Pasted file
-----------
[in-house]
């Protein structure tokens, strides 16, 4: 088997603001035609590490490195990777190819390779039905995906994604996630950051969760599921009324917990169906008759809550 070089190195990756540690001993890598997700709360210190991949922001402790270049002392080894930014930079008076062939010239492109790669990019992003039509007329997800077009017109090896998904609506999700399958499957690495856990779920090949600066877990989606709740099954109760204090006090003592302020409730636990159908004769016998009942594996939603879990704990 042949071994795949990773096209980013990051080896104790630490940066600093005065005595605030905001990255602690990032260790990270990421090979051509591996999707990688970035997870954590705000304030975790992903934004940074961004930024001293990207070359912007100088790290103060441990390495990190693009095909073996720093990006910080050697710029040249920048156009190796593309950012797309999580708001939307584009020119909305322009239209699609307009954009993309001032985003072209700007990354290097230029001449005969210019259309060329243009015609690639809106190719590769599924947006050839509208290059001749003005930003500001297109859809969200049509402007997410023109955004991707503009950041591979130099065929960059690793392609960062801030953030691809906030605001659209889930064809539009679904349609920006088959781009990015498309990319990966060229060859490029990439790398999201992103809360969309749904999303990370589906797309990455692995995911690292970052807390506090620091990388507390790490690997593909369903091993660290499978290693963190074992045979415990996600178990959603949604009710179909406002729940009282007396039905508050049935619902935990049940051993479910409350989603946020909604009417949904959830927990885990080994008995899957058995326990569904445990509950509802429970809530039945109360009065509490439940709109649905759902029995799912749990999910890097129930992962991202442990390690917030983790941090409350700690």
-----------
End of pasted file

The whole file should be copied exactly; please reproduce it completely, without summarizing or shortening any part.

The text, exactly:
[in-house]
């Protein structure tokens, strides 16, 4: 088997603001035609590490490195990777190819390779039905995906994604996630950051969760599921009324917990169906008759809550 070089190195990756540690001993890598997700709360210190991949922001402790270049002392080894930014930079008076062939010239492109790669990019992003039509007329997800077009017109090896998904609506999700399958499957690495856990779920090949600066877990989606709740099954109760204090006090003592302020409730636990159908004769016998009942594996939603879990704990 042949071994795949990773096209980013990051080896104790630490940066600093005065005595605030905001990255602690990032260790990270990421090979051509591996999707990688970035997870954590705000304030975790992903934004940074961004930024001293990207070359912007100088790290103060441990390495990190693009095909073996720093990006910080050697710029040249920048156009190796593309950012797309999580708001939307584009020119909305322009239209699609307009954009993309001032985003072209700007990354290097230029001449005969210019259309060329243009015609690639809106190719590769599924947006050839509208290059001749003005930003500001297109859809969200049509402007997410023109955004991707503009950041591979130099065929960059690793392609960062801030953030691809906030605001659209889930064809539009679904349609920006088959781009990015498309990319990966060229060859490029990439790398999201992103809360969309749904999303990370589906797309990455692995995911690292970052807390506090620091990388507390790490690997593909369903091993660290499978290693963190074992045979415990996600178990959603949604009710179909406002729940009282007396039905508050049935619902935990049940051993479910409350989603946020909604009417949904959830927990885990080994008995899957058995326990569904445990509950509802429970809530039945109360009065509490439940709109649905759902029995799912749990999910890097129930992962991202442990390690917030983790941090409350700690």